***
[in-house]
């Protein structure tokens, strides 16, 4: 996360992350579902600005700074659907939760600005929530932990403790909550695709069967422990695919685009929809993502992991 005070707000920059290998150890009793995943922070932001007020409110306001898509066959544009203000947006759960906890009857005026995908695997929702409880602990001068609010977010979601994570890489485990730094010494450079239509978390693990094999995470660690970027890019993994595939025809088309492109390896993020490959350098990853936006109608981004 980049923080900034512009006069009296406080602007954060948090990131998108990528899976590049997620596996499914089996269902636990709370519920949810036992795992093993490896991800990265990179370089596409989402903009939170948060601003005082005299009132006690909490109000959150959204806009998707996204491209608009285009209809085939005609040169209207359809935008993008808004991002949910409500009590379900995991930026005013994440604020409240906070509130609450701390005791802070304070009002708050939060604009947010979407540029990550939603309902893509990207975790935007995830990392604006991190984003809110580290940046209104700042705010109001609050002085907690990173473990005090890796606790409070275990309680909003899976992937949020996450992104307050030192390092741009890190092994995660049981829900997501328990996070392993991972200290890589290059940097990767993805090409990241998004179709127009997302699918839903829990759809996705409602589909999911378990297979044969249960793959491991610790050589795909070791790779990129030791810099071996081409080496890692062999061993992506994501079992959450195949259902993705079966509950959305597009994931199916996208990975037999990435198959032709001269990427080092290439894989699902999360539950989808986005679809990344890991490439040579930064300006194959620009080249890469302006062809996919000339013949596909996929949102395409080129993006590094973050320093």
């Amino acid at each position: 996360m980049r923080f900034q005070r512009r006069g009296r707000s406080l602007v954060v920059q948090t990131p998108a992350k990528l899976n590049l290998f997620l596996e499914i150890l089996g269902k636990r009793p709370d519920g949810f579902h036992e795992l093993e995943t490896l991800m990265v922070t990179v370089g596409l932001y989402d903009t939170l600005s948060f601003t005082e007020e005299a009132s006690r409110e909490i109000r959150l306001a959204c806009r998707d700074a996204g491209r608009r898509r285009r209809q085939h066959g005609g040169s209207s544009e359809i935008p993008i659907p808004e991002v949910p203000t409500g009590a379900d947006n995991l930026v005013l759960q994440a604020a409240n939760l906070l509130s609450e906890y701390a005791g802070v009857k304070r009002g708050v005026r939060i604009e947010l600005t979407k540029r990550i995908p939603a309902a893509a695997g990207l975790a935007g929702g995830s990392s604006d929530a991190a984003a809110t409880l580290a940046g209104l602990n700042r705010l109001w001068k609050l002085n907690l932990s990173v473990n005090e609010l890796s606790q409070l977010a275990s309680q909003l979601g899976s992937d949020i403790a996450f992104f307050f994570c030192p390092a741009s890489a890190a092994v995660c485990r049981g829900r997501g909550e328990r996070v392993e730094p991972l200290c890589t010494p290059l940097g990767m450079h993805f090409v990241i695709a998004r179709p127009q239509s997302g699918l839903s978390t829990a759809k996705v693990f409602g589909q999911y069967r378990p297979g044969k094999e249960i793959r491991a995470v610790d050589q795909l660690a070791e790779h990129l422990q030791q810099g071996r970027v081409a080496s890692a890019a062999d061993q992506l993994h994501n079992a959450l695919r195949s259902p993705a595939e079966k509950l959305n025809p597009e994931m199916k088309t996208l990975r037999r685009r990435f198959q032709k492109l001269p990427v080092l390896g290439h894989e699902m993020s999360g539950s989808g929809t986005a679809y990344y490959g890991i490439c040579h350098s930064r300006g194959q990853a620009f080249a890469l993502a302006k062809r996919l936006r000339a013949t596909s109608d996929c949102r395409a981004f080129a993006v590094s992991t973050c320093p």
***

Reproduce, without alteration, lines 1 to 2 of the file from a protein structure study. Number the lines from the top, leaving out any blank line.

[in-house]
């Protein structure tokens, strides 16, 4: 996360992350579902600005700074659907939760600005929530932990403790909550695709069967422990695919685009929809993502992991 005070707000920059290998150890009793995943922070932001007020409110306001898509066959544009203000947006759960906890009857005026995908695997929702409880602990001068609010977010979601994570890489485990730094010494450079239509978390693990094999995470660690970027890019993994595939025809088309492109390896993020490959350098990853936006109608981004 980049923080900034512009006069009296406080602007954060948090990131998108990528899976590049997620596996499914089996269902636990709370519920949810036992795992093993490896991800990265990179370089596409989402903009939170948060601003005082005299009132006690909490109000959150959204806009998707996204491209608009285009209809085939005609040169209207359809935008993008808004991002949910409500009590379900995991930026005013994440604020409240906070509130609450701390005791802070304070009002708050939060604009947010979407540029990550939603309902893509990207975790935007995830990392604006991190984003809110580290940046209104700042705010109001609050002085907690990173473990005090890796606790409070275990309680909003899976992937949020996450992104307050030192390092741009890190092994995660049981829900997501328990996070392993991972200290890589290059940097990767993805090409990241998004179709127009997302699918839903829990759809996705409602589909999911378990297979044969249960793959491991610790050589795909070791790779990129030791810099071996081409080496890692062999061993992506994501079992959450195949259902993705079966509950959305597009994931199916996208990975037999990435198959032709001269990427080092290439894989699902999360539950989808986005679809990344890991490439040579930064300006194959620009080249890469302006062809996919000339013949596909996929949102395409080129993006590094973050320093």